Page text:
Cooking Black-eyed peasSoaking black-eyed peas

Black-eyed peas, the name rolls off the tongue, like blackstrap molasses, a joy to utter and eat. I am talking the divine morsels of soluble fibre, B vitamins, iron, potassium, magnesium and many other beneficial nutrients, —not the pop band of the same name, (which I also like.)

In my cupboard they are usually found beside the lentils, as neither require long soak times making them a good option when time and convenience is a factor in meal preparation. I prefer using dried beans over canned whenever possible. However, I do keep a selection of canned beans for those times when, everything being relative, a tin of beans constitutes a healthier choice.

  • Most supermarkets will carry a wider variety of dried beans than canned.
  • Dried beans are free from unwanted additives,
  • plus they are so much more economical than canned beans.

Black-eyed peas do not need long soak times. or they will turn to mush, usually within 30 minutes of cooking  when soaked for longer than 4 hours. I usually soak them for about 2 hours, rinse and add to the pot or pan. Alternatively, you could soak them for 30 minutes in hot water,  then strain and rinse before adding to your recipe. Soaking shortens the cooking time, so, you will want to adjust your recipe accordingly.

Advantages of soaking include:

Essentially legumes and pulses are seeds and as such will have a coating of phytic acid to protect the seed from being eaten before it is time to germinate. Phytic acid is an anti-nutrient that inhibits the absorption of minerals. Soaking also reduces starch and cooking time. Generally I find generous soak times and slow cooking makes them easier to digest with fewer sound effects.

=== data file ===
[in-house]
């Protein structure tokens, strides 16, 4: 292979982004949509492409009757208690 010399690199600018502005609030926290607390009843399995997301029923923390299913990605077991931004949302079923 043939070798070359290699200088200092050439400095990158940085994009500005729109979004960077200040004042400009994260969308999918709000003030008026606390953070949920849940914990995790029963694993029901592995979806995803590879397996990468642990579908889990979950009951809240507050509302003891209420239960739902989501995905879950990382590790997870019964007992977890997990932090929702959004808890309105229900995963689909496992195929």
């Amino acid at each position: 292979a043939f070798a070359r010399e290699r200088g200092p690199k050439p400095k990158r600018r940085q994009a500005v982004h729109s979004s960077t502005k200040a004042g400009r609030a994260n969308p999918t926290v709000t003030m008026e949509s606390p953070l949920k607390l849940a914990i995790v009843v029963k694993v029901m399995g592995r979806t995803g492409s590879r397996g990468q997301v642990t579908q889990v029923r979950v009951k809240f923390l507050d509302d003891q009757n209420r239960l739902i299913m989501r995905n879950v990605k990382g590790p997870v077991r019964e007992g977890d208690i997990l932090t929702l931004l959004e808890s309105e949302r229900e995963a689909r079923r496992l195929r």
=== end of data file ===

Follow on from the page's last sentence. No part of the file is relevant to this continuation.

2–8 hour Soak

Rinse the black-eyed peas in a colander then transfer to a bowl or other container and add enough water to cover by a couple of inches above the beans. Cover and leave to soak in the refrigerator for 2 to 8 hours.

Quick Soak

Rinse the black-eyed peas, place in a pot and cover with hot water. Bring to a rapid boil for 2 to 3 minutes. Remove from heat and set aside for 60-90 minutes. Strain off the water and add your beans as your recipe calls for.

To Cook Black-eyed Peas

  • Use 3 cups of water to 1 cup of beans.
  1. Add the beans, water and salt to a large pot and bring to a boil.
  2. Reduce the heat and simmer until beans are cooked.
  3. Drain and use as desired.
  • Back-eyed peas add visual interest to salads and veggie bowls.
  • Purèe with olive oil, garlic, peppers, herbs, spices and whatever else you fancy for a tasty dip.
  • Add to paellas, burrito fillings, or cook in soups etc.

Black-eyed peas are rich in B Vitamins, plus Vitamin A and zinc for healthy eyes. They are high in potassium, iron and manganese and vegetable protein, and soluble fibre that feeds the friendly bacteria in the large intestine.

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